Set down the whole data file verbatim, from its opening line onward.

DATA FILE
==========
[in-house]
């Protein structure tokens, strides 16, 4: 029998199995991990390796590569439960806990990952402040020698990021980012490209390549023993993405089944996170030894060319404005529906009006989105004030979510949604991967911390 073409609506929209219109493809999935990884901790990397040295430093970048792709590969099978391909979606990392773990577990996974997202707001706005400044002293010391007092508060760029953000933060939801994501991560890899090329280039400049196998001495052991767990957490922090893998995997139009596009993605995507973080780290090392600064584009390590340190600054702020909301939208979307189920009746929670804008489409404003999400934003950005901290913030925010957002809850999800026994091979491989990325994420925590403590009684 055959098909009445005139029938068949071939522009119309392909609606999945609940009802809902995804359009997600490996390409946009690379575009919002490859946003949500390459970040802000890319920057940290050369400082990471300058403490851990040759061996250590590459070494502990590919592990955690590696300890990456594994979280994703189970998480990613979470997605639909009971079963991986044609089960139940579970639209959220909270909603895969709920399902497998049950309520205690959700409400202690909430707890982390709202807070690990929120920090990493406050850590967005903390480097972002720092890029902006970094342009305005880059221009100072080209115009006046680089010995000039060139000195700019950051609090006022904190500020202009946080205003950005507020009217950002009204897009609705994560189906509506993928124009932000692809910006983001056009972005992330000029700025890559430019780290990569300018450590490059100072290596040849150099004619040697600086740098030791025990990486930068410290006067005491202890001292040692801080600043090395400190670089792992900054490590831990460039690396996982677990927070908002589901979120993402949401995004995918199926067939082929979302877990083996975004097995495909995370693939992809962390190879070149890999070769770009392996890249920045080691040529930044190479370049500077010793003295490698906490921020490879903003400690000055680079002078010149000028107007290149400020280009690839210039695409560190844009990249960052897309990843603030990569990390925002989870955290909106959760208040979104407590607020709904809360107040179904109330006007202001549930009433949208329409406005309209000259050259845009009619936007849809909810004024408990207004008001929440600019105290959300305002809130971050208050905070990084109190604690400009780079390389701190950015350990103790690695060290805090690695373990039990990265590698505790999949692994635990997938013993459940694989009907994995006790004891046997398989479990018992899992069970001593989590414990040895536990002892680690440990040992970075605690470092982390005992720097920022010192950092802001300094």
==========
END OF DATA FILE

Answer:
[in-house]
């Protein structure tokens, strides 16, 4: 029998199995991990390796590569439960806990990952402040020698990021980012490209390549023993993405089944996170030894060319404005529906009006989105004030979510949604991967911390 073409609506929209219109493809999935990884901790990397040295430093970048792709590969099978391909979606990392773990577990996974997202707001706005400044002293010391007092508060760029953000933060939801994501991560890899090329280039400049196998001495052991767990957490922090893998995997139009596009993605995507973080780290090392600064584009390590340190600054702020909301939208979307189920009746929670804008489409404003999400934003950005901290913030925010957002809850999800026994091979491989990325994420925590403590009684 055959098909009445005139029938068949071939522009119309392909609606999945609940009802809902995804359009997600490996390409946009690379575009919002490859946003949500390459970040802000890319920057940290050369400082990471300058403490851990040759061996250590590459070494502990590919592990955690590696300890990456594994979280994703189970998480990613979470997605639909009971079963991986044609089960139940579970639209959220909270909603895969709920399902497998049950309520205690959700409400202690909430707890982390709202807070690990929120920090990493406050850590967005903390480097972002720092890029902006970094342009305005880059221009100072080209115009006046680089010995000039060139000195700019950051609090006022904190500020202009946080205003950005507020009217950002009204897009609705994560189906509506993928124009932000692809910006983001056009972005992330000029700025890559430019780290990569300018450590490059100072290596040849150099004619040697600086740098030791025990990486930068410290006067005491202890001292040692801080600043090395400190670089792992900054490590831990460039690396996982677990927070908002589901979120993402949401995004995918199926067939082929979302877990083996975004097995495909995370693939992809962390190879070149890999070769770009392996890249920045080691040529930044190479370049500077010793003295490698906490921020490879903003400690000055680079002078010149000028107007290149400020280009690839210039695409560190844009990249960052897309990843603030990569990390925002989870955290909106959760208040979104407590607020709904809360107040179904109330006007202001549930009433949208329409406005309209000259050259845009009619936007849809909810004024408990207004008001929440600019105290959300305002809130971050208050905070990084109190604690400009780079390389701190950015350990103790690695060290805090690695373990039990990265590698505790999949692994635990997938013993459940694989009907994995006790004891046997398989479990018992899992069970001593989590414990040895536990002892680690440990040992970075605690470092982390005992720097920022010192950092802001300094």